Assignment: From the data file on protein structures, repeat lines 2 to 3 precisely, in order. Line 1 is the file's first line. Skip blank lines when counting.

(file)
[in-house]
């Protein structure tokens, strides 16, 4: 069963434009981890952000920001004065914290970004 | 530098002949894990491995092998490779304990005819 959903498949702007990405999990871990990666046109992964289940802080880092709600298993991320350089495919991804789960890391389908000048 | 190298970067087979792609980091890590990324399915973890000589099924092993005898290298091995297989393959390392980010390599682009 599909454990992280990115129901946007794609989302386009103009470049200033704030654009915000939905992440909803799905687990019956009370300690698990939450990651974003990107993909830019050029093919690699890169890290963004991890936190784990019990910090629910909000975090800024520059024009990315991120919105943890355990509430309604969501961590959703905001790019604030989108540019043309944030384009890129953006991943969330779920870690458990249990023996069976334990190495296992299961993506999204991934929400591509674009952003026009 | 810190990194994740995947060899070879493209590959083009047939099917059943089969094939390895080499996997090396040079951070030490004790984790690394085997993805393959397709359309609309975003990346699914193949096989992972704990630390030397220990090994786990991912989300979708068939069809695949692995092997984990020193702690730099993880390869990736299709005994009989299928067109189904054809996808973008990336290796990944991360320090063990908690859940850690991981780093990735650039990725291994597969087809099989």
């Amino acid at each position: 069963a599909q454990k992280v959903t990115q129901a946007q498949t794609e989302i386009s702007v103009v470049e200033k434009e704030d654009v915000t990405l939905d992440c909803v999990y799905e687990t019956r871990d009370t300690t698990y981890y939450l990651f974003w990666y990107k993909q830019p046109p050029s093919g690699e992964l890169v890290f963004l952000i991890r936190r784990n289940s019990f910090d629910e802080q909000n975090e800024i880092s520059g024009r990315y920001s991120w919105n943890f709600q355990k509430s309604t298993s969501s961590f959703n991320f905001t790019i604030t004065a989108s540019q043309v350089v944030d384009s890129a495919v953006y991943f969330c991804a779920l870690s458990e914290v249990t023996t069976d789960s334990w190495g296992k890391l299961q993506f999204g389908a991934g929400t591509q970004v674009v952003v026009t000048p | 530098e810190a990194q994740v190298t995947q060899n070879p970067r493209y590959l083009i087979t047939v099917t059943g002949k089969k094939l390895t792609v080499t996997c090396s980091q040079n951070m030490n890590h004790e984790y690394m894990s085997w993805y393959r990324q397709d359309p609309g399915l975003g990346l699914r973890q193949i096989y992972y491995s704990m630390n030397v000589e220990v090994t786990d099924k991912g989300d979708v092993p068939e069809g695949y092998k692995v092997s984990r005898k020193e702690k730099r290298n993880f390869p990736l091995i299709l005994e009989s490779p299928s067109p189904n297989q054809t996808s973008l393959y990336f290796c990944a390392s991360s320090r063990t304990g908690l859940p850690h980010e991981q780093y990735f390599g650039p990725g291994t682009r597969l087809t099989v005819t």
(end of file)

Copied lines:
């Protein structure tokens, strides 16, 4: 069963434009981890952000920001004065914290970004 | 530098002949894990491995092998490779304990005819 959903498949702007990405999990871990990666046109992964289940802080880092709600298993991320350089495919991804789960890391389908000048 | 190298970067087979792609980091890590990324399915973890000589099924092993005898290298091995297989393959390392980010390599682009 599909454990992280990115129901946007794609989302386009103009470049200033704030654009915000939905992440909803799905687990019956009370300690698990939450990651974003990107993909830019050029093919690699890169890290963004991890936190784990019990910090629910909000975090800024520059024009990315991120919105943890355990509430309604969501961590959703905001790019604030989108540019043309944030384009890129953006991943969330779920870690458990249990023996069976334990190495296992299961993506999204991934929400591509674009952003026009 | 810190990194994740995947060899070879493209590959083009047939099917059943089969094939390895080499996997090396040079951070030490004790984790690394085997993805393959397709359309609309975003990346699914193949096989992972704990630390030397220990090994786990991912989300979708068939069809695949692995092997984990020193702690730099993880390869990736299709005994009989299928067109189904054809996808973008990336290796990944991360320090063990908690859940850690991981780093990735650039990725291994597969087809099989």
């Amino acid at each position: 069963a599909q454990k992280v959903t990115q129901a946007q498949t794609e989302i386009s702007v103009v470049e200033k434009e704030d654009v915000t990405l939905d992440c909803v999990y799905e687990t019956r871990d009370t300690t698990y981890y939450l990651f974003w990666y990107k993909q830019p046109p050029s093919g690699e992964l890169v890290f963004l952000i991890r936190r784990n289940s019990f910090d629910e802080q909000n975090e800024i880092s520059g024009r990315y920001s991120w919105n943890f709600q355990k509430s309604t298993s969501s961590f959703n991320f905001t790019i604030t004065a989108s540019q043309v350089v944030d384009s890129a495919v953006y991943f969330c991804a779920l870690s458990e914290v249990t023996t069976d789960s334990w190495g296992k890391l299961q993506f999204g389908a991934g929400t591509q970004v674009v952003v026009t000048p | 530098e810190a990194q994740v190298t995947q060899n070879p970067r493209y590959l083009i087979t047939v099917t059943g002949k089969k094939l390895t792609v080499t996997c090396s980091q040079n951070m030490n890590h004790e984790y690394m894990s085997w993805y393959r990324q397709d359309p609309g399915l975003g990346l699914r973890q193949i096989y992972y491995s704990m630390n030397v000589e220990v090994t786990d099924k991912g989300d979708v092993p068939e069809g695949y092998k692995v092997s984990r005898k020193e702690k730099r290298n993880f390869p990736l091995i299709l005994e009989s490779p299928s067109p189904n297989q054809t996808s973008l393959y990336f290796c990944a390392s991360s320090r063990t304990g908690l859940p850690h980010e991981q780093y990735f390599g650039p990725g291994t682009r597969l087809t099989v005819t």